The endowment fund African Artists for Development (AAD) and Tilder, the leading French Public Relations and Public Affairs firm, commit to using dance as a powerful development tool. Through a large-scale program entitled 'Refugees on the Move,' AAD and Tilder will use dance to reduce violence, restore self-esteem and hope within refugee camps and increase dialogue between refugees and the outside world.
Over a three year period, this program will target UNHCR refugee camps in nine Sub-Saharan Africa countries. Within each country, a local choreographer and his team of dancers will conduct multiple sessions of dance workshops during the year. While using dance as an outlet to channel violence, 'Refugees on the Move' also plans to use the dance space as a place of social awareness. 'Refugees on the Move' will use the dance space to convey messages about HIV/AIDS prevention strategies, ways to combat violence against women and good hygiene practices. The dance workshops will also include the local populations neighboring the camps as a way to build bridges and mutual acceptance between communities.
Within each targeted camp, the lead choreographer and his team will identify talented dancers and natural leaders throughout the workshops and encourage them to form a 'dance association'. Through these new associations, AAD will foster leadership and ownership, ensuring whenever possible that dance becomes a sustainable feature within the targeted refugee camps after the program ends.
Building upon Chadian choreographer Taïgué Ahmed's experience and the Ndam Se Na association's method of conducting dance workshops in refugee camps, AAD is committed to conducting and coordinating the replication of this initiative in the other nine countries targeted by the program.
Throughout the whole process, AAD will work closely with the UNHCR bureau in each country so that the program is properly coordinated with each camp's organization. Along with providing financial support for this initiative, Tilder will also ensure visibility and coverage of the project.
In November 2011, AAD financed a pilot project in coordination with Chadian choreographer Taigué Ahmed and his association Ndam Se Na. They conducted the first month long session of dance workshops in Southern Chad's Moula and Yaroungou refugee camps, and the second session in April 2012. This initial project aimed to lay the necessary groundwork to efficiently replicate the workshops in the other targeted countries.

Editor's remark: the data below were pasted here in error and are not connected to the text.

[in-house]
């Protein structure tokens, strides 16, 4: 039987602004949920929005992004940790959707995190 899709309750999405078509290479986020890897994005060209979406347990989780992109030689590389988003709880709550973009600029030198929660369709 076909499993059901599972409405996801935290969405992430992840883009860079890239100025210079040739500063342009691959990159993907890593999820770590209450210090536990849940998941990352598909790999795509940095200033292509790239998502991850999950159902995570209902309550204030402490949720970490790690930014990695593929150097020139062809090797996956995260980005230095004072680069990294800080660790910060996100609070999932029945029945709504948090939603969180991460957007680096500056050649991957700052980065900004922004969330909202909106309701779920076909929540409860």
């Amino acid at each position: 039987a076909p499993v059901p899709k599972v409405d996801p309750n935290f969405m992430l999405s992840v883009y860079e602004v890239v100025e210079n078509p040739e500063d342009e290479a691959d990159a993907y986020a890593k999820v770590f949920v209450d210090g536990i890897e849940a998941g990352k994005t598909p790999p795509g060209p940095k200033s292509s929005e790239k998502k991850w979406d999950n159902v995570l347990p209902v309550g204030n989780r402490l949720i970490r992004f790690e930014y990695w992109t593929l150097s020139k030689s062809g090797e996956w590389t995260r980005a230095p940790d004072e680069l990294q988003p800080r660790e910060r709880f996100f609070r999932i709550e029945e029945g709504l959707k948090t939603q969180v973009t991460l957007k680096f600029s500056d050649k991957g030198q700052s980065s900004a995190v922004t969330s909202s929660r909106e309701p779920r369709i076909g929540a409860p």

Nine countries and nine different choreographers are scheduled to participate in the three-year commitment. AAD will work with the choreographers and their teams to schedule multiple sessions, over one year, that are tailored to each refugee camp and in accordance with UNHCR specifications.
AAD has created a timeline to track progress and each year has specific goals. In October 2012, Taïgué Ahmed will train choreographers Boniface Watanga (Central African Republic) and Ciza Muhirwa (Burundi). In November 2012, Ciza Muhirwa will begin dance workshops in refugee camps in Burundi and Boniface Watanga will begin in the Central African Republic. In 2013, dance workshops led by Opiyo Okach will begin in Kenya and workshops led by Marie-Bède Koubemba will begin in the Republic of the Congo and in Ethiopia. In 2014, dance workshops will be launched in Cameroon, Tanzania, Rwanda and Uganda.
Following the conclusion of these nine interventions, all choreographers involved will come together to present an interpretive performance of their work in the refugee camps. This performance will be presented on international stages in the United States, Europe and Sub-Saharan Africa in 2015.
According to the United Nations High Commissioner for Refugees (UNHCR), there were more than 2.6 million refugees in Sub-Saharan Africa in 2011. As a third generation of refugees develops in some camps, living conditions prove difficult: malnutrition, lack of sanitary structures, disease, rape, early marriage, armed incursions, inter-community tensions, etc.
Boredom and frustration induce a profound lack of hope among refugees, generating violence within the camps and tension with neighboring communities. With the influx of humanitarian aid, the settlement of refugee camps heavily affects the preexisting local economy and activities, thus fueling much resentment from local populations.
The UNHCR performs fascinating and vital work on the ground, providing food, shelter, health services and basic education to refugee populations, and helping resettle a number of refugees in other countries. However, some camps do not contain an educational or professional reintegration center and become places closed in on themselves for a large part of the population. The individuals that live there have few opportunities, low self-esteem and hold little hope for the future.